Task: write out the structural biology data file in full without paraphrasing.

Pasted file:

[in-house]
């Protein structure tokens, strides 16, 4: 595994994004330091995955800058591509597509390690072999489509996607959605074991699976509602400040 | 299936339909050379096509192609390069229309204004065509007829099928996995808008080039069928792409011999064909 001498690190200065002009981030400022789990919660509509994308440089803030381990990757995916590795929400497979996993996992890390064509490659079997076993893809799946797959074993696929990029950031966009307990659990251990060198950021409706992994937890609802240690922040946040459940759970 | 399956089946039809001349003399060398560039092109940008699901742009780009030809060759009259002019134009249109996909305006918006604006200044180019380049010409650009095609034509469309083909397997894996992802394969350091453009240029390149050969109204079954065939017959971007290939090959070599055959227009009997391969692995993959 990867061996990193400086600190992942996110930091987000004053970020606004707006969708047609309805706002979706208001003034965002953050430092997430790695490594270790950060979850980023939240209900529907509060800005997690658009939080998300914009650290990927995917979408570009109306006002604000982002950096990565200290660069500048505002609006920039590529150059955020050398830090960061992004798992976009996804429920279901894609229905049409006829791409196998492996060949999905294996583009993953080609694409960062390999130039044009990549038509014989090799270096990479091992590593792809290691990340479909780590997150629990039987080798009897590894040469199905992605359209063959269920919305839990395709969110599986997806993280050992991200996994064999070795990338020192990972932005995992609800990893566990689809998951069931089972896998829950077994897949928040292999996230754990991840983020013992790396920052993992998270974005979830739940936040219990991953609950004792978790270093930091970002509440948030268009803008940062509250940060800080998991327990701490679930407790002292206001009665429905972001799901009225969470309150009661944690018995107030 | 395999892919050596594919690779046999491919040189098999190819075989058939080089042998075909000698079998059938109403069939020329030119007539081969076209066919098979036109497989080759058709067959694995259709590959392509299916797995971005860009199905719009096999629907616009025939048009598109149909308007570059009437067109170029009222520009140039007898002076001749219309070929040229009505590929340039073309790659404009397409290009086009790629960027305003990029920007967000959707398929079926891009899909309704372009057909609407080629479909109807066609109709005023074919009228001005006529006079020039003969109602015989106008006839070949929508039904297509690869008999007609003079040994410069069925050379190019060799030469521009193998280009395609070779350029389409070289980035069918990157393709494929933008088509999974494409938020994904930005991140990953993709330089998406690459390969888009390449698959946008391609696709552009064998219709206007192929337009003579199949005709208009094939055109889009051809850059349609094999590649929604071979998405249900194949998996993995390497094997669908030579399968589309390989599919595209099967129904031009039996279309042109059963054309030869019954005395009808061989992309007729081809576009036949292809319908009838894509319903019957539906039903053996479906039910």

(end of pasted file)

[in-house]
């Protein structure tokens, strides 16, 4: 595994994004330091995955800058591509597509390690072999489509996607959605074991699976509602400040 | 299936339909050379096509192609390069229309204004065509007829099928996995808008080039069928792409011999064909 001498690190200065002009981030400022789990919660509509994308440089803030381990990757995916590795929400497979996993996992890390064509490659079997076993893809799946797959074993696929990029950031966009307990659990251990060198950021409706992994937890609802240690922040946040459940759970 | 399956089946039809001349003399060398560039092109940008699901742009780009030809060759009259002019134009249109996909305006918006604006200044180019380049010409650009095609034509469309083909397997894996992802394969350091453009240029390149050969109204079954065939017959971007290939090959070599055959227009009997391969692995993959 990867061996990193400086600190992942996110930091987000004053970020606004707006969708047609309805706002979706208001003034965002953050430092997430790695490594270790950060979850980023939240209900529907509060800005997690658009939080998300914009650290990927995917979408570009109306006002604000982002950096990565200290660069500048505002609006920039590529150059955020050398830090960061992004798992976009996804429920279901894609229905049409006829791409196998492996060949999905294996583009993953080609694409960062390999130039044009990549038509014989090799270096990479091992590593792809290691990340479909780590997150629990039987080798009897590894040469199905992605359209063959269920919305839990395709969110599986997806993280050992991200996994064999070795990338020192990972932005995992609800990893566990689809998951069931089972896998829950077994897949928040292999996230754990991840983020013992790396920052993992998270974005979830739940936040219990991953609950004792978790270093930091970002509440948030268009803008940062509250940060800080998991327990701490679930407790002292206001009665429905972001799901009225969470309150009661944690018995107030 | 395999892919050596594919690779046999491919040189098999190819075989058939080089042998075909000698079998059938109403069939020329030119007539081969076209066919098979036109497989080759058709067959694995259709590959392509299916797995971005860009199905719009096999629907616009025939048009598109149909308007570059009437067109170029009222520009140039007898002076001749219309070929040229009505590929340039073309790659404009397409290009086009790629960027305003990029920007967000959707398929079926891009899909309704372009057909609407080629479909109807066609109709005023074919009228001005006529006079020039003969109602015989106008006839070949929508039904297509690869008999007609003079040994410069069925050379190019060799030469521009193998280009395609070779350029389409070289980035069918990157393709494929933008088509999974494409938020994904930005991140990953993709330089998406690459390969888009390449698959946008391609696709552009064998219709206007192929337009003579199949005709208009094939055109889009051809850059349609094999590649929604071979998405249900194949998996993995390497094997669908030579399968589309390989599919595209099967129904031009039996279309042109059963054309030869019954005395009808061989992309007729081809576009036949292809319908009838894509319903019957539906039903053996479906039910």